I’ve seen a lot of people ask why Hart was even chosen for the gig. What does he have in common with the Oscars? Is he really the kind of comedian who lines up with the demographic of the show? Probably not, but as the Academy have demonstrated time and time again, they really don’t give two hoots about their core audience. The viewership numbers for the Oscars are slipping and Disney/ABC are in a panic about it. But here’s the thing: All live T.V. viewership numbers are falling. Of course less people watch the Oscars live in 2018. They have about two hundred more channels than they did during the show’s peak and they may want to record it instead or catch up on it after streaming a new series or playing video games. Besides, the ratings are still some of the highest in North America for a live event. Only the Super Bowl fares better and even their numbers aren’t what they used to be.
The people who watch the Oscars every year will continue to do so. They’re locked into this madness. Believe me, I know. Even if that audience becomes increasingly niche, their loyalty is assured. But you can’t make maximum ad dollars from niche, and that’s ABC’s worry. They need people who don’t care about the Oscars to watch the Oscars, and the way to do that is get a mega famous host. Ellen Degeneres wasn’t the best host but her fanbase is huge and they tuned in. Kevin Hart is a big deal. He’s very famous and very rich and instantly recognizable to large swaths of America. Assuming he actually made it to the ceremony, his viewership numbers probably would have been pretty solid, but that wasn’t the point. The Academy will continue to pander to something that doesn’t exist to try and fix something that isn’t really broken.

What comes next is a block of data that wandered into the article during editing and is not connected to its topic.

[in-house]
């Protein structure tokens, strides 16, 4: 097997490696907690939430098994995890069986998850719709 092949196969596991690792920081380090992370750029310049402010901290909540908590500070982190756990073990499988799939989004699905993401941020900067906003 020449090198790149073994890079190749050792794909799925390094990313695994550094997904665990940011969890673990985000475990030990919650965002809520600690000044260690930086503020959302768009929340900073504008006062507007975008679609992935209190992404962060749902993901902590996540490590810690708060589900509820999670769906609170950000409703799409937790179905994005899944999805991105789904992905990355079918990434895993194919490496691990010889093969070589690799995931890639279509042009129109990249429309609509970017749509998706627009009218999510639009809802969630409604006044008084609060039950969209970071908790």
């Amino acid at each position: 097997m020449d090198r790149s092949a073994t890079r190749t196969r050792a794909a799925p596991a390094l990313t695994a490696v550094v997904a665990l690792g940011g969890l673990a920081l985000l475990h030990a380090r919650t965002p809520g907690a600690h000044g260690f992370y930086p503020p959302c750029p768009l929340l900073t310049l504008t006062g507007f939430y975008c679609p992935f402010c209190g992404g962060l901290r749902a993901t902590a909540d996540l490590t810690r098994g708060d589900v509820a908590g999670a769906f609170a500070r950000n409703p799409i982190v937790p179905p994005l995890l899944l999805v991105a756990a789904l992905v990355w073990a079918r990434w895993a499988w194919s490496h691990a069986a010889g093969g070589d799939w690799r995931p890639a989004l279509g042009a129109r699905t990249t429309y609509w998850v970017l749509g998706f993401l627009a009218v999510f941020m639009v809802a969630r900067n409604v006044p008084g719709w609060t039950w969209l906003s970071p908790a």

The Academy will probably return to a familiar host like Billy Crystal or Ellen Degeneres and the band-aid will be reapplied for another year. But their fix-it schemes will continue. The Best Popular Film category will probably return at some point. The show will get shorter and shorter until it’s just musical numbers and the acting categories, or it will be dumped on a streaming service you pay through the nose to access. What all of this does is diminish the whole point of the Oscars. Not that the show has ever been 100% committed to rewarding true quality, but at least seeing the full ceremony and watching almost every corner of the industry get its dues for one night feels respectful. The people who care want those moments. They treasure them and revisit them as the years pass. They don’t give a crap about the comedy skits or the trend chasing. Once the Academy and ABC/Disney stops trying to make the Oscars for people who don’t care about the Oscars, then perhaps they’ll find themselves on steadier ground.
Header Image Source: Getty Images.